Looking up prices in the US - most dealers will do a tire change for $20 a wheel if they wheels are off (that's $55CDN)


Sunday, 16 April 2017

Trophy Wives, Velocoraptors and Riding North of the Wall

Every once in a while events conspire to drop you out of the world's daily routine.  As everyone else is scurrying to work with worry lines on their faces I was disappearing into the countryside on two wheels, unfortunately the Weathernetwork had gotten the forecast wrong and my day of George was going to be more like Scott to the antarctic.

I knew it was going to be cold in the morning, but it was supposed to warm up to double digits later in the day.  Anything over 5°C and I can go all day, but under that core temperature eventually gets to me.  I got over to the Forks of the Credit before 9:30am and it was still only just above freezing.  Higher Ground on a weekday morning is a magical place full of millionaire retirees and trophy wives; I like to soak up the vibe.

"I'm sorry, we're running out of change.  Everyone keeps paying with hundreds," the girl at the counter apologized as an elven woman with a lovely Mandarin accent who had just gotten out of her Range Rover tried to pay for a coffee.

As I warmed my hands on a coffee (the heated gloves were warding off frostbite but not keeping them warm), a group of conservative retirees sitting on fat piles of cash (they all arrived in German SUVs or touring sedans) were lamenting the lack of gumption in their millennial children, all of whom were described as directionless and unwilling to make the kind of money their parents did.  "By the time I was that age I already had kids and owned my own house!" one outspoken gentleman declared, "and we worked hard for every penny!"  Of course, back then the pennies weren't all being held by a generation that proceeded them.  The other favourite topic was 'those damned liberals'.  Man, do those people ever hate Justin Trudeau.  If you ever have a chance to spend an hour on a weekday morning in Belfountain, you'll enjoy the 1% watching, just try not to gag on their sense of entitlement.

Warmed up on excellent coffee and with sensation in my extremities again, I headed back out into a one degree warmer day.  At this point we'd already missed the forecast by a couple of degrees, and it wasn't going to get better.  I rode up and down a completely empty Forks of the Credit, enjoying the curves without worrying about any four wheeled chicanes.  On my way back I pulled off on the side road to Brimstone.  The Credit River was spring runoff swollen and looked spectacular.  A kingfisher was working the river further up but never came close enough to catch on the camera.

I eventually wound my way up the single track road to where it ends. As I sat there with the engine off a dozen wild turkeys crossed the path a couple of hundred yards ahead of me up the closed trail; I dropped the kick stand and grabbed the camera.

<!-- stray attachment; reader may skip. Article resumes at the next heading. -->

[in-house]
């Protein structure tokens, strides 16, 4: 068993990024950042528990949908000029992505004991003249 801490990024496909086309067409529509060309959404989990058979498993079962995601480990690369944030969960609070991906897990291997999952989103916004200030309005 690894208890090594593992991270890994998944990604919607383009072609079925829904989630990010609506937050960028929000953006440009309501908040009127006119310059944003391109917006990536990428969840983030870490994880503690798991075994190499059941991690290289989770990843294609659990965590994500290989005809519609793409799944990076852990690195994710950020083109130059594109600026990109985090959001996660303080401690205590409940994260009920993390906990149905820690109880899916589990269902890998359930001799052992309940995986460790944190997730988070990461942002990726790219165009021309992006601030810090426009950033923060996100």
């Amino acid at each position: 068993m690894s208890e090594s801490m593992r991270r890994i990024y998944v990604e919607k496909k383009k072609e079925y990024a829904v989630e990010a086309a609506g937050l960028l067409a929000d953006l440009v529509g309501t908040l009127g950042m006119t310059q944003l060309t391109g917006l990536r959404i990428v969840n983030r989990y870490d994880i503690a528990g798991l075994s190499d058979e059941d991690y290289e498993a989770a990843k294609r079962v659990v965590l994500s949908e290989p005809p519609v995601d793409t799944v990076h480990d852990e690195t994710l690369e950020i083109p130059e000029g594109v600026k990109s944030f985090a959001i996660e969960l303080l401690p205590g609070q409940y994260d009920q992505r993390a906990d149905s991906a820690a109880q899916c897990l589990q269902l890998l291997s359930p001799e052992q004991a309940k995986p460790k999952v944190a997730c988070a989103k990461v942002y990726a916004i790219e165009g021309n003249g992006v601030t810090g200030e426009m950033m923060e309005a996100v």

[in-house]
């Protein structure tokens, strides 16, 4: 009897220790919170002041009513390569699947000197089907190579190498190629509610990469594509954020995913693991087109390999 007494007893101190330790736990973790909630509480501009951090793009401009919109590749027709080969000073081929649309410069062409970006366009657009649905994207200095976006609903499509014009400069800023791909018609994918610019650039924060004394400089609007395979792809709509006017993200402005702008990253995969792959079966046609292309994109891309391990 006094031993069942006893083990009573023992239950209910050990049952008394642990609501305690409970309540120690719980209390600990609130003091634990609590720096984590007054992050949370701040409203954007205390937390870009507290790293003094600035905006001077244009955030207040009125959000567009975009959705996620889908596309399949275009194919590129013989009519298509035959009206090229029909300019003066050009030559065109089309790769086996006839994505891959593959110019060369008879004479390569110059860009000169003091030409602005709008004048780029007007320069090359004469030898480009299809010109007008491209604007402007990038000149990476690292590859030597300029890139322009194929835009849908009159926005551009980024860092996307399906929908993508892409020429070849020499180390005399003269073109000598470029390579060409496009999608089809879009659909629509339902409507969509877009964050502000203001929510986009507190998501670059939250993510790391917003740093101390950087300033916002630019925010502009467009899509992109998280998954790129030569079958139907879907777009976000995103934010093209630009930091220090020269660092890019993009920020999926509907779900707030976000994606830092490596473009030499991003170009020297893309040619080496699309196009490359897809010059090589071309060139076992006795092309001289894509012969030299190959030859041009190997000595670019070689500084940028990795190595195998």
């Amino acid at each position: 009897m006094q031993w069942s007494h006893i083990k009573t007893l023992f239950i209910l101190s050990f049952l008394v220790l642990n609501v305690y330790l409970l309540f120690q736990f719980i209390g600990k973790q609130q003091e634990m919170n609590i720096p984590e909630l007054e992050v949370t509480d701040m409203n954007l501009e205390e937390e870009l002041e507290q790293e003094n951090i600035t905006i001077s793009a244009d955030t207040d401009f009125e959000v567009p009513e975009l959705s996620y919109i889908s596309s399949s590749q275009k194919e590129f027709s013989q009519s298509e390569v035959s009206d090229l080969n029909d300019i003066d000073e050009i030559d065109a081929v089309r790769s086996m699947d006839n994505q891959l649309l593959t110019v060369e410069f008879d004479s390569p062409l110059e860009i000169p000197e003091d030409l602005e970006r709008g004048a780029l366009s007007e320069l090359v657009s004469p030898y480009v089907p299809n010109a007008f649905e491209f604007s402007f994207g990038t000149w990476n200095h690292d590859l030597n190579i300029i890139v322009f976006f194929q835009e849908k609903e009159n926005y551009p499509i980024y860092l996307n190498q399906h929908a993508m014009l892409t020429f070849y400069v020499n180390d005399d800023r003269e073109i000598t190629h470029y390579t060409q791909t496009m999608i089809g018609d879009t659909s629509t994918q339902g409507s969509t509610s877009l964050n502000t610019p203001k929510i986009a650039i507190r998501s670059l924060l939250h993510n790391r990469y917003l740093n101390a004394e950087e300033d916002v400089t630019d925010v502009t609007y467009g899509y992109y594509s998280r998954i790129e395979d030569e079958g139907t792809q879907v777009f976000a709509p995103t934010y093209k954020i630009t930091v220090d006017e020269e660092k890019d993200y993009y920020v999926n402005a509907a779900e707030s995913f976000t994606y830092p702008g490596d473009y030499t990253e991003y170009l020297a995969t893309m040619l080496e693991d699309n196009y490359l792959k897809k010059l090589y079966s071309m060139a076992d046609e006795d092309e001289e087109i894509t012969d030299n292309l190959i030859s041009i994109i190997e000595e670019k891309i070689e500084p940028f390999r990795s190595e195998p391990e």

These things were enormous! They picked their way through the forest looking very prehistoric.  After ten minutes of turkey watching I walked back to the Tiger and packed up the camera.  Before I got on the road again I needed let that coffee go, so I stepped off the trail into the woods.  Have you ever had that feeling that you're being watched?  
Standing there rather exposed, I felt that prickle and looked around to see the massive lead turkey not five feet away watching me intently - I almost jumped out of my skin.  He looked at me.  I looked at him.  I finished up and he just stood there watching me climb out of the ditch.  He then turned around majestically and walked back up the path were his crew where waiting for him before leading them away up the hill.  My advice is do not mess with that turkey.

After my close encounter of the turkey kind I headed north, following the escarpment's winding roads. Spring runoff was a theme of this trip with all of the streams and rivers swollen with melted snow. Up in Hockley Valley I fought the urge to keep riding the roller coaster and stopped to grab some images of the exposed red clay.

When I got back on the road it was behind a pile of traffic backed up behind a pensioner on their daily Tim Horton's run. Rather than fight the demographics I took at right hand turn up Hurontario Street.  I was expecting apartment buildings and strip malls, but Hockley Valley don't play like that.

Down where I grew up Hurontario is the main drag through a city of half a million people.  Up in Hockley it's a single lane, twisty dirt road that winds its way up the escarpment.  The three older guys who were ahead of me on massive Harleys got to keep enjoying the parade, but I was able to turn onto that dirt trail on my Swiss Army knife-like multi-purpose bike and enjoy some more solitude.

I rounded a corner to find a Dufferin road works van on the side of the road. He waved me through as he was just removing the road closed sign from the winter. The road coming out of the river crossing is very steep and untended. Getting up it in the winter would be a challenge for anything on wheels. He told me I was the first one on the road this year, which felt a lot more special than the parade I'd left behind.

I'd originally intended to bomb up Highway 10 for a stop and then ride back down through Mono Centre where I still wish we'd bought a house; this back route up Hurontario was better in every way.  The Tiger is such a capable road bike that I keep thinking about going with purely road biased tires next time around, but unexpected turnoffs like this are why you keep a multipurpose tire on the thing; the Metzelers handled the soft gravel and mud with ease, even on the unpassable hill.  Lightness is the goal off road, but these big adventure bikes are surprisingly capable if you're conscious of their size and don't try and ride them like a mountain bike.